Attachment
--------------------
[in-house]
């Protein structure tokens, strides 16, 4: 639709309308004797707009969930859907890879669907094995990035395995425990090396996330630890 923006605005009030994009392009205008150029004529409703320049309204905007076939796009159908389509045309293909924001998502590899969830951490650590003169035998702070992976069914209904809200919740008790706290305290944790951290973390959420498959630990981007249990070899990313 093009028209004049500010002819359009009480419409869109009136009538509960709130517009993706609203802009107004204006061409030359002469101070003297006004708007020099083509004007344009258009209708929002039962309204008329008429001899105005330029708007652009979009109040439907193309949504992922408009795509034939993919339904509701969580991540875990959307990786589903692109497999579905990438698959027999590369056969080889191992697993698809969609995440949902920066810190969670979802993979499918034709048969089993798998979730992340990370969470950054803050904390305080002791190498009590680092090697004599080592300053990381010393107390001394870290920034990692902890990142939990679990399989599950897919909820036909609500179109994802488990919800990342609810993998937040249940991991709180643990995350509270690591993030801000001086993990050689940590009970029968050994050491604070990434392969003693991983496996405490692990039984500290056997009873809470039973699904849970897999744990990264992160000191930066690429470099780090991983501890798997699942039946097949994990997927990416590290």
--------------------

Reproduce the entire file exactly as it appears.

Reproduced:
[in-house]
């Protein structure tokens, strides 16, 4: 639709309308004797707009969930859907890879669907094995990035395995425990090396996330630890 923006605005009030994009392009205008150029004529409703320049309204905007076939796009159908389509045309293909924001998502590899969830951490650590003169035998702070992976069914209904809200919740008790706290305290944790951290973390959420498959630990981007249990070899990313 093009028209004049500010002819359009009480419409869109009136009538509960709130517009993706609203802009107004204006061409030359002469101070003297006004708007020099083509004007344009258009209708929002039962309204008329008429001899105005330029708007652009979009109040439907193309949504992922408009795509034939993919339904509701969580991540875990959307990786589903692109497999579905990438698959027999590369056969080889191992697993698809969609995440949902920066810190969670979802993979499918034709048969089993798998979730992340990370969470950054803050904390305080002791190498009590680092090697004599080592300053990381010393107390001394870290920034990692902890990142939990679990399989599950897919909820036909609500179109994802488990919800990342609810993998937040249940991991709180643990995350509270690591993030801000001086993990050689940590009970029968050994050491604070990434392969003693991983496996405490692990039984500290056997009873809470039973699904849970897999744990990264992160000191930066690429470099780090991983501890798997699942039946097949994990997927990416590290």